Real-world data and real-world evidence are playing an increasingly important role in drug development. The phrase “real-world” refers to data collected in the course of routine patient care (e.g., data entered into the EHR every time a patient visits his/her physician), as compared to data collected during a tightly monitored clinical trial. While these data must be carefully curated in order to be meaningful for research purposes, real-world data can potentially be representative of a much larger cohort of patients (fewer than 5% of all cancer patients, for example, enroll in a clinical trial).
Importantly, the FDA has become a proponent of using real-world evidence to inform drug development and to support the agency’s regulatory decisions (check out the FDA’s post on these topics here). In fact, just recently, the FDA accepted real-world safety evidence from post-marketing reports and electronic health records (EHRs) in order to expand the indication for palbociclib (IBRANCE) combined with endocrine treatments for male patients with HER2-negative advanced/metastatic breast cancer. As real-world datasets grow, there are likely to be many opportunities for such data to support regulatory and coverage decisions, and to inform evidence-based clinical treatment guidelines.
Historically, one of the challenges in real-world cancer data generation has been that data are often siloed based on their source. One important example of this is that EHR data (residing in provider software systems) has typically lived separately from tumor sequencing data (residing in diagnostic testing laboratory databases). And in oncology care, these data are becoming more and more important to connect, as biomarkers in a patient’s tumor are increasingly critical in determining the appropriate treatment. Clinical trials for many kinds of therapies are being conducted in specific biomarker-defined populations, where the rate of response is expected to be highest, but designing such trials requires data. And as many patients’ tumors are sequenced in the course of routine care, we are collecting vast amounts of genomic data about each patient — but it’s not always clear how to interpret some of these findings without being able to see outcomes for other patients with similar genomic alterations.
For all these reasons, there is a need for real-world datasets in oncology which integrate both clinical and genomic data. And this is why we partnered with Foundation Medicine, a leading molecular information company, to develop the Clinico-Genomic Database (CGDB). The CGDB is a linked, de-identified, longitudinal database which connects comprehensive genomic profiling data from Foundation Medicine to clinical data curated from Flatiron Health’s EHR database. We started this effort about four years ago, and we are delighted to report that we had the opportunity to describe the CGDB (and the process by which it was created!) in a joint publication in the Journal of the American Medical Association (JAMA). At the time of this publication, the CGDB contained linked clinical and genomic data from nearly 29,000 patients treated across 275 community oncology practices across the country. We specifically examined associations between tumor molecular profiles and treatment outcomes in a sub-cohort of 4,064 non-small cell lung cancer (NSCLC) patients.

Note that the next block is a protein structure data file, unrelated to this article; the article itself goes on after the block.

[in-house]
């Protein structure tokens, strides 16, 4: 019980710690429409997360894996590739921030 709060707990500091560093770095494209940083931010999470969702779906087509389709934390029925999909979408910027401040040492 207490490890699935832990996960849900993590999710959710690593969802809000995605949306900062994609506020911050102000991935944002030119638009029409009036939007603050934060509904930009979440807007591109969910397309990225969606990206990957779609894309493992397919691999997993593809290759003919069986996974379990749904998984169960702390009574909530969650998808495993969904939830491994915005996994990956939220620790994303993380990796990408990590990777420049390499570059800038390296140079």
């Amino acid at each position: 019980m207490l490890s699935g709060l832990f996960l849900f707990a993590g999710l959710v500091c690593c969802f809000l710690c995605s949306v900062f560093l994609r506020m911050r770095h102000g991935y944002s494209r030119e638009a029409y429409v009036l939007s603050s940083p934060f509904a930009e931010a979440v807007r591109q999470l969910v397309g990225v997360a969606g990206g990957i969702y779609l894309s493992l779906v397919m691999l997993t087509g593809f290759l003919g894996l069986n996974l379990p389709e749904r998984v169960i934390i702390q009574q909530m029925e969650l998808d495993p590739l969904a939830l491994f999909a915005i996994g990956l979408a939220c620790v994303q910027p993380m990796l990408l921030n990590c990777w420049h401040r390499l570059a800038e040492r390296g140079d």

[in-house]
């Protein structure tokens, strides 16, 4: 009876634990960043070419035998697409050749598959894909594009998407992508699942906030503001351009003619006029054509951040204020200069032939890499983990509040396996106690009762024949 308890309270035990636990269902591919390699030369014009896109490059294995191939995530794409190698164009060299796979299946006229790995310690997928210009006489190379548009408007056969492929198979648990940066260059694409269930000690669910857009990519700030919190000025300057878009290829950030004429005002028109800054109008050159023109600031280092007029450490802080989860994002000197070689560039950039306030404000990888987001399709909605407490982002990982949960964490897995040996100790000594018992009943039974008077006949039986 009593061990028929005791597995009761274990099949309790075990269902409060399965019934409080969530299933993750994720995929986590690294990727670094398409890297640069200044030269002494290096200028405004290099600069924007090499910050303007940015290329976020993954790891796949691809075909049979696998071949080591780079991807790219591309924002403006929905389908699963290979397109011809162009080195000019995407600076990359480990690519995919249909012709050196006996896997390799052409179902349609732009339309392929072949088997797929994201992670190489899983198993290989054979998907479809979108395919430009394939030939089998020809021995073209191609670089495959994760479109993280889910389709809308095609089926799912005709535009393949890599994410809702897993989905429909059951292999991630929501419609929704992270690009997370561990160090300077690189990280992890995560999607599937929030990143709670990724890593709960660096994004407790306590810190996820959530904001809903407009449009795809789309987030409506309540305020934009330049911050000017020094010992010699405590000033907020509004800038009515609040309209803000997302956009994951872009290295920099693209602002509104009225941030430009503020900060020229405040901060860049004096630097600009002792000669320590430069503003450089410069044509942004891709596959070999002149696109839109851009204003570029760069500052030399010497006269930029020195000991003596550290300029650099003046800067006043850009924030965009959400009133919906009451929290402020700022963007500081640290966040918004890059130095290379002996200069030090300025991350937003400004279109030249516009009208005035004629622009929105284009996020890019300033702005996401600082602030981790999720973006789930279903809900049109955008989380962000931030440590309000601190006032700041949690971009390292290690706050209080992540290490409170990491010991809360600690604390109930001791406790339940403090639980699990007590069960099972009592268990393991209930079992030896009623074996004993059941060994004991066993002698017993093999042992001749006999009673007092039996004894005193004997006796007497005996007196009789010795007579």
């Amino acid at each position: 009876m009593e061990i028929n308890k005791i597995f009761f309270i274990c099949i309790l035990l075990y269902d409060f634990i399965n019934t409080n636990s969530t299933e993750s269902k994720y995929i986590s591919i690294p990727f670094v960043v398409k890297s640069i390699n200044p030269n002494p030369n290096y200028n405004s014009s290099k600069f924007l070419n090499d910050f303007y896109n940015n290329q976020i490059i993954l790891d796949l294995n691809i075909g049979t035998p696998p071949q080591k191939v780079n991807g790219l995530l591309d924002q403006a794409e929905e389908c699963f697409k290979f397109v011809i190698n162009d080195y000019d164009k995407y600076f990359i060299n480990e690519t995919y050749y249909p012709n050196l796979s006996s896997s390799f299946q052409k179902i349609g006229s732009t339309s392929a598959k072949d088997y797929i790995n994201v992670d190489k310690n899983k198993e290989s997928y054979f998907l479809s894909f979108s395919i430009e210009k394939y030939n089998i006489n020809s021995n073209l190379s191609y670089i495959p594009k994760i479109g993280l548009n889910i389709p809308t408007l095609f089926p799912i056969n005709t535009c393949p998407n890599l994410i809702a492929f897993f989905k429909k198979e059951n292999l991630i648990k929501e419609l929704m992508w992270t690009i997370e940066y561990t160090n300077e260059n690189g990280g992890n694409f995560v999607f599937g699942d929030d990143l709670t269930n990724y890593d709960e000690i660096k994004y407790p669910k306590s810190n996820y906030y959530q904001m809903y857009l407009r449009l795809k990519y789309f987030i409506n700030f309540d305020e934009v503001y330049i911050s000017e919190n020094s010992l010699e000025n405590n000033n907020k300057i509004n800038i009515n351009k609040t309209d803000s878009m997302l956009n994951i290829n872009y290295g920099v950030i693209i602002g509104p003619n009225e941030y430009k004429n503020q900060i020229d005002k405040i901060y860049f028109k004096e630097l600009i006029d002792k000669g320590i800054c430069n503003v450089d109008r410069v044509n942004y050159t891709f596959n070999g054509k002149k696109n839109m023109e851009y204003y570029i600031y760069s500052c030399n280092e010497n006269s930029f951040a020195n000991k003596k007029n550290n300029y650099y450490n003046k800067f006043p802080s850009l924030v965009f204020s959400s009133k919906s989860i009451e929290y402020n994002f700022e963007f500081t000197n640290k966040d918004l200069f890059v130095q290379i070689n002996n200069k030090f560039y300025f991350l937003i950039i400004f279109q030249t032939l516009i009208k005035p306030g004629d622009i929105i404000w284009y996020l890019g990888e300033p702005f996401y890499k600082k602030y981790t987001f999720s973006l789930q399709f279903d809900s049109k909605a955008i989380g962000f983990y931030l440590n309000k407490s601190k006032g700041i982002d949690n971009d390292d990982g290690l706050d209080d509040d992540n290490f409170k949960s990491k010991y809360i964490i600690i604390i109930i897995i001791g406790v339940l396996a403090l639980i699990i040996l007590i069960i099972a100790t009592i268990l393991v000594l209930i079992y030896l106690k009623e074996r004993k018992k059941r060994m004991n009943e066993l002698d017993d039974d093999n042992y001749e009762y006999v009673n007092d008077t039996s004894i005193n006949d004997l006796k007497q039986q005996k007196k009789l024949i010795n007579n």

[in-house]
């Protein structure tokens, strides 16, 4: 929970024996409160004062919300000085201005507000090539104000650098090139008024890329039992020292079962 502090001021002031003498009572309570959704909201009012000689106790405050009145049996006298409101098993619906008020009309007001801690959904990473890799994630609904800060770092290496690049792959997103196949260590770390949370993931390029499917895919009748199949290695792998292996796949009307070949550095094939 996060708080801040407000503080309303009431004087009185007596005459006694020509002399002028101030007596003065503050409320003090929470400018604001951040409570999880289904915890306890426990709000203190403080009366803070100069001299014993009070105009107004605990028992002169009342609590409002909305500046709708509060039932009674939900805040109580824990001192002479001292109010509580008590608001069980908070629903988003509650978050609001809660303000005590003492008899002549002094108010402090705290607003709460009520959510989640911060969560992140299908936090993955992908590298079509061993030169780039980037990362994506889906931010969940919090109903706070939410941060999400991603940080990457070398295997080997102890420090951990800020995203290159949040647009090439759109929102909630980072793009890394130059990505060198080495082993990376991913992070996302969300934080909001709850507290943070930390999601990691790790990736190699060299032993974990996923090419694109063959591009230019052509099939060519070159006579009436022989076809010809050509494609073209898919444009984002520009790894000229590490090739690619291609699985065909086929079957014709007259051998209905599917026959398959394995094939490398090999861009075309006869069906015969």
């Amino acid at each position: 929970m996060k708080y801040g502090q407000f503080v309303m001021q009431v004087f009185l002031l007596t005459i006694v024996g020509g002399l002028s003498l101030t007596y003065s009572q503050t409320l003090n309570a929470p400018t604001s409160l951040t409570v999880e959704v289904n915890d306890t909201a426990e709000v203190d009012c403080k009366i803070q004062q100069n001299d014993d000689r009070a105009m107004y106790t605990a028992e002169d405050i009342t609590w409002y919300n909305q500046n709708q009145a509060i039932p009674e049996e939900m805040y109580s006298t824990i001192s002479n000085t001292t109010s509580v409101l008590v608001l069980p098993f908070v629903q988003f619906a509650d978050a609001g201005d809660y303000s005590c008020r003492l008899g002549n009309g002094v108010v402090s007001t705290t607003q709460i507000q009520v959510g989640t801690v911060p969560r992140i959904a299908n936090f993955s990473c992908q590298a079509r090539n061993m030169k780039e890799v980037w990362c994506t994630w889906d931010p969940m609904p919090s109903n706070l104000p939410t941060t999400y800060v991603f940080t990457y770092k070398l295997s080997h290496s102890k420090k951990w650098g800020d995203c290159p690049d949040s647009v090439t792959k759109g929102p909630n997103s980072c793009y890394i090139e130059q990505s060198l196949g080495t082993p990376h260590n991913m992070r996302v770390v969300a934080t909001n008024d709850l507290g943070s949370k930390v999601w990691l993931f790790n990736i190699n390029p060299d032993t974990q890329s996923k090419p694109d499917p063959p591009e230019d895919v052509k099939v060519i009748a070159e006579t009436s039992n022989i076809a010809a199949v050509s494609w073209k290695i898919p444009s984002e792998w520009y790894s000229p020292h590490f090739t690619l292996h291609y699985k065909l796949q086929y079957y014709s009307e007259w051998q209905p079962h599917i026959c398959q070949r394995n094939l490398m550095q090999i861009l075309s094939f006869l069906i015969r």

We are especially proud of the methodologies that the Flatiron Health-Foundation Medicine teams developed to create this database. This includes everything from the methods required to protect patient privacy at every step of the way, the methods required to reliably link genomic and clinical data for the same patient accurately, and the methods required to scrub and standardize real-world data from the EHR. Our manuscript includes an early description of “real-world endpoints”, which are clinical outcomes such as overall survival, disease progression, and tumor response, all gleaned from real-world sources (e.g., clinic visit notes and radiology reports). How do you develop such endpoints outside the context of a clinical trial? Hint: you need lots of rules for retrospective data review. Stay tuned for future blog posts describing these efforts further.
So novel methods are what enabled us to bring these datasets together and create a powerful CGDB. But in fact, most of the results described in the paper are not particularly surprising or new. And that was actually precisely the point — we have now demonstrated that a large, real-world dataset, created entirely from data collected during routine patient care, can recapitulate well-known findings in lung cancer epidemiology. This validation was important for us to conduct before we can use the database to make novel discoveries, since we now know that the underlying curated data is reliable enough for research (what we call “research-grade”). The publication demonstrates how we pressure tested the data in numerous ways, and were repeatedly able to validate what we already know to be true via traditional research methods. We hope this demonstration increases the research community’s confidence in the CGDB, and in other real-world oncology datasets.
The CGDB is a “living” database, and will be updated with new patient data on an ongoing basis (roughly quarterly), and expanded to include deep characterization of patients with many kinds of cancer. At the time of this blog post, the CGDB already includes nearly 50,000 patients! Our publication in JAMA offers everyone just a first glimpse of all the future research that will be possible.
The full publication can be found here.
An accompanying editorial on real-world data also published in JAMA can be found here.